OPPO is a little coy about audio specifications, but the decoders are claimed to be “20Hz - 20kHz (+/-1dB)”, with a “Signal-to-Noise Ratio: 100dB:, with a Total Harmonic Distortion: %”. This is obviously accomplished by very LS (Large Scale) ICs (Integrated Circuits) in this small box, and the listening proves that it is very well accomplished indeed.
I started with what has been my benchmark recording since its release in 1959, Miles Davis’s Kind Of Blue (which I have in just about every medium except 8-track and open reel (odd, I think, with my tape obsession. But, then I don’t have the 45 rpm LPs either). There are two SACD versions, which are so hard to tell apart, I had to use marking pen to distinguish the multichannel.
I’ll be brief, since I’ve written about his disc before more than once. The simple use of the original 3-channel master tapes, with some derived ambience in the rear just opens this recording up in an astonishing way: with discrete soundfields between centre and left, and centre and right channels, with whatever amount of 30th Street Studio you want around you, provides an utter revelation, a virtual listening experience as intimate as being a part of one of the great hours of jazz ever created and heard. I guess it’s about as close as I can ever feel to what Stephen Hawking did when he perceived what the Universe was all about. There it is.
And I’ve quite recently said what I thought about Pink Floyd’s Dark Side Of The Moon in discrete high resolution surround, and banned substances aside (ie., no longer needed), it’s a similar immersion process of a less cerebral and more sensual nature. Need I say more?
I’ve listened to many discrete SACDs, and will be listening to many, many more, and reporting these experiences here in future, because the future in high resolution audio is 5-channel SACD! And for this reason alone, the OPPO 970HD is a keeper in my audio system, feeding its 8-channel maw with marvellous immersive music (for more on the extra channels, see Vol. 23 #1’s SuperSounds, available in our AIG Store while quantities last).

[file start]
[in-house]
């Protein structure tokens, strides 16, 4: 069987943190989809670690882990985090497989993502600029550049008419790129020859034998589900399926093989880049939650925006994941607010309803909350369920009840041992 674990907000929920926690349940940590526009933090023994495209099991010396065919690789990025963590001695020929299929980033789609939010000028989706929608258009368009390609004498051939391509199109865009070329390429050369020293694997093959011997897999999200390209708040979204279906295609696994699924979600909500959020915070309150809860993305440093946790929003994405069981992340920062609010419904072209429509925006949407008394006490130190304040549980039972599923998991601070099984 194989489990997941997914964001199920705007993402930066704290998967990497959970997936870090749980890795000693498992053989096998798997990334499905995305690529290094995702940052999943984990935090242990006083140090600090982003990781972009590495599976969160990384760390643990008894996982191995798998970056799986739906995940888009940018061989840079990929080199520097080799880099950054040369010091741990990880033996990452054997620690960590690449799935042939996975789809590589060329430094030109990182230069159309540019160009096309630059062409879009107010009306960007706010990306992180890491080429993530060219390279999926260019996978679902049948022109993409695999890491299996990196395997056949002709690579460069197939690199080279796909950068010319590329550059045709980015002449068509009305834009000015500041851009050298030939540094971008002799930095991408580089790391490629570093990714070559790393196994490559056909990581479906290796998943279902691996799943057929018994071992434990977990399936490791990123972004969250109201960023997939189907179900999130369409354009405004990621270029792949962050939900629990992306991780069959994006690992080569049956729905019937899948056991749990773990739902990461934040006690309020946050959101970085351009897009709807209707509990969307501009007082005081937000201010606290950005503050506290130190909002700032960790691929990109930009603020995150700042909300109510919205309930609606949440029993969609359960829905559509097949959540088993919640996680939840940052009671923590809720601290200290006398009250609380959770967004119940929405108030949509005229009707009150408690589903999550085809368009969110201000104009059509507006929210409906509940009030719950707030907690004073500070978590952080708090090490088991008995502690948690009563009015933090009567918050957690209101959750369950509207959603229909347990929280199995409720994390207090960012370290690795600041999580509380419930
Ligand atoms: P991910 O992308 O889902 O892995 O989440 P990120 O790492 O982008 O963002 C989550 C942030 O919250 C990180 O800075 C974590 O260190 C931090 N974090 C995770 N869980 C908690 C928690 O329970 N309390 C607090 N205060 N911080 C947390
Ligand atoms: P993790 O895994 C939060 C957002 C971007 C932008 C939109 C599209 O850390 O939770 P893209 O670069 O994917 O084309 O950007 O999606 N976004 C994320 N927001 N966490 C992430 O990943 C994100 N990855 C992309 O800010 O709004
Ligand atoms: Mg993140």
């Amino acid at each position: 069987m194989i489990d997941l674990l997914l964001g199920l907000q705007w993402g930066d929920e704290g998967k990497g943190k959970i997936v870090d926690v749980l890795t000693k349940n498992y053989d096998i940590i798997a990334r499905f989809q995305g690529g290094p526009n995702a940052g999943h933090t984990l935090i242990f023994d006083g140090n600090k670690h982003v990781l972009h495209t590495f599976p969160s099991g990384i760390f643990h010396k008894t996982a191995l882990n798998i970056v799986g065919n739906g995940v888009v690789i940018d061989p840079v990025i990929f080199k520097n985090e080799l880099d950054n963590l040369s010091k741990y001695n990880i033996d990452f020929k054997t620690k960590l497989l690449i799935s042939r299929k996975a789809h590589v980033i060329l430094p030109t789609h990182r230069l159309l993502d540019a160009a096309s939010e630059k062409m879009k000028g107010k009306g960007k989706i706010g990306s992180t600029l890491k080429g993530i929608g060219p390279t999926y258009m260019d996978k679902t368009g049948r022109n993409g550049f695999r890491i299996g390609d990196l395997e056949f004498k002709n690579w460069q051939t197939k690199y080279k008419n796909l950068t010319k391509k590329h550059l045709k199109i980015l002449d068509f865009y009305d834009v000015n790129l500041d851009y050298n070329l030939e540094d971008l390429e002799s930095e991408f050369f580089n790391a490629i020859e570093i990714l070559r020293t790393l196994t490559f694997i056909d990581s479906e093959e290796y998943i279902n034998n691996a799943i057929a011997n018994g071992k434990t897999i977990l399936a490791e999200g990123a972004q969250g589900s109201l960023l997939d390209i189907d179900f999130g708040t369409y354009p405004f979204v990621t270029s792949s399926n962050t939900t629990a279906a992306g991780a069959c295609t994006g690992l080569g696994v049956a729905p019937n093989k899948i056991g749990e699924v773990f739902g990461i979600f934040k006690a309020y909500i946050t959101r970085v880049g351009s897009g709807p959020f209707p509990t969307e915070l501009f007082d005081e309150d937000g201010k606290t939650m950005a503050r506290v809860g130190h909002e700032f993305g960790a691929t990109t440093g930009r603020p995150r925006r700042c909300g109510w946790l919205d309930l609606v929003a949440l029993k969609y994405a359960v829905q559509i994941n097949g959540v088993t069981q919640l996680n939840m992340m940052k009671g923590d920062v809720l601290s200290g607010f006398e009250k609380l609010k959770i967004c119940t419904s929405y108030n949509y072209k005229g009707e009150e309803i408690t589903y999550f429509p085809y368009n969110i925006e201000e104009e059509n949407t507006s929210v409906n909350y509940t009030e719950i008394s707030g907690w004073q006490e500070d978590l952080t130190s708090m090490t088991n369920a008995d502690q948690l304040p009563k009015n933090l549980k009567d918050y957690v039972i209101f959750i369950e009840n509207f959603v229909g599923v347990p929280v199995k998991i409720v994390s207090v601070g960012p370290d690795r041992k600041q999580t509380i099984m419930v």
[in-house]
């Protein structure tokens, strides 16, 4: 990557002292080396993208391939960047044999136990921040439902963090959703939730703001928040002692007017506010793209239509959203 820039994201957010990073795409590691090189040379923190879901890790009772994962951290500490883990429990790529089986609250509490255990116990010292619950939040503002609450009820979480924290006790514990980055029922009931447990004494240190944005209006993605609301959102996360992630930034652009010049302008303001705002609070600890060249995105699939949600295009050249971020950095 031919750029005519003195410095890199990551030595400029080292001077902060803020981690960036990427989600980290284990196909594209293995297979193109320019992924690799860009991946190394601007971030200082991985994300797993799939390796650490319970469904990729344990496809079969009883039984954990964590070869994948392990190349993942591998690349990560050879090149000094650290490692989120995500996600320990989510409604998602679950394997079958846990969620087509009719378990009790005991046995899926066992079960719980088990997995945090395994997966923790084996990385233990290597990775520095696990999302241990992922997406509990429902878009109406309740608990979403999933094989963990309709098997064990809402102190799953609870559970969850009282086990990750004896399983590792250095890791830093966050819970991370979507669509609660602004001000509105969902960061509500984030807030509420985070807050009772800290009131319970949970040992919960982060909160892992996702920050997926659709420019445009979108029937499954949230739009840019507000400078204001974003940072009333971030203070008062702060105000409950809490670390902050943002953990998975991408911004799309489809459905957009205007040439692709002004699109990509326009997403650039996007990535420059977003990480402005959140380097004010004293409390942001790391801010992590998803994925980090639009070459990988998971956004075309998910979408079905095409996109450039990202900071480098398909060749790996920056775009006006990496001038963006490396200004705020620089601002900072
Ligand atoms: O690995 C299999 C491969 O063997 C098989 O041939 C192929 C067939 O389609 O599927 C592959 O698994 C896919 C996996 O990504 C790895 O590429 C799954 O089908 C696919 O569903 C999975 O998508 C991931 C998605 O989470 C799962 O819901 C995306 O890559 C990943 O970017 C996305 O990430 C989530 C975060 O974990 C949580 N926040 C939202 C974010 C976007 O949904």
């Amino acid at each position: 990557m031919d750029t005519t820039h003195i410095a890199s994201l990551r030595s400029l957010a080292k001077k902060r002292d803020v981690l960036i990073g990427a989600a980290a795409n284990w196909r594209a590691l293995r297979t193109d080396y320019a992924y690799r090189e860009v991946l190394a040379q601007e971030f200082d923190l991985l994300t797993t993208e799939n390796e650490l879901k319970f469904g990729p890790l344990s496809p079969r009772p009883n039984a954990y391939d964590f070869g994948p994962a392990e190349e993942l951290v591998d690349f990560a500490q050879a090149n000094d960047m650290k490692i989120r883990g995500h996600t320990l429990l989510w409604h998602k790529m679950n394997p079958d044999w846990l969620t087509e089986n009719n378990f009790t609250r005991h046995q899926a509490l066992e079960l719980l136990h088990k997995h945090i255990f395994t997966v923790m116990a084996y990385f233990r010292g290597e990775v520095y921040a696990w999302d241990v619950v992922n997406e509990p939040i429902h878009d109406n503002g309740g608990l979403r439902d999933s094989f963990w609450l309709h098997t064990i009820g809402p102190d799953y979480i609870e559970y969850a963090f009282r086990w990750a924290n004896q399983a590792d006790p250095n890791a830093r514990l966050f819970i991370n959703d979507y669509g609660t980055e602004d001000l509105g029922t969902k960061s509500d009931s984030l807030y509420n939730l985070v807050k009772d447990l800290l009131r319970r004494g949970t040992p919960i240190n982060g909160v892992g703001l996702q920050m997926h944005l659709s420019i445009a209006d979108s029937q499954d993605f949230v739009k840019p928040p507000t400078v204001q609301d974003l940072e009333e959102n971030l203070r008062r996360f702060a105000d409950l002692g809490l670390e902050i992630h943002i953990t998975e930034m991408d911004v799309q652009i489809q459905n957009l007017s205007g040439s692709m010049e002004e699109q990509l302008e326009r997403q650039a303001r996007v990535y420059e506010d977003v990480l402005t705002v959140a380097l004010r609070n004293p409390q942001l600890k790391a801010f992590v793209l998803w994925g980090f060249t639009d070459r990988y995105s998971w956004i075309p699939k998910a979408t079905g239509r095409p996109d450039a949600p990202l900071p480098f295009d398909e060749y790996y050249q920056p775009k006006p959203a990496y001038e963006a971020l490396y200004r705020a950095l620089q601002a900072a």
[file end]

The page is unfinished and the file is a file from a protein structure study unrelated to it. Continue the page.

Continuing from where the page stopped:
Well, I did manage to finally tear the player out of the audio system, this occasioned by my decision to refurbish my venerable Bryston 11B preamplifier. Though (as I discovered from the QC check list on the power transformer inside), it’s still under warranty, made in 1989, all it needed was some TLC (Ins/Outs cleaning with Stabilant 22, fixing of headphone jack), a new power cord because its outer rubber was peeling off, and some matte black spray paint on the badly scratched top panel (I’ve always had something on top of it over the years).
But I digress (as usual). I took the opportunity to install the 970HD in my video room, in order to assess its video quality through its component outputs (we don’t currently run HDMI into our ancient Pioneer Elite PRO 710HD 64″ set, which still smokes any plasma I’ve seen for picture naturalness and colour purity. My favourite auto writer/broadcaster, Jeremy Clarkson (TOP GEAR, BBC, Britain) aptly described (albeit early) plasma sets as having “Haight-Ashbury, tie-dye colour”, with which I’m inclined to agree, though perhaps not so extremely now. Recent plasma pictures are utterly perfect, but are they right? Well, just let me say that you’ll never really see Film Noir on one!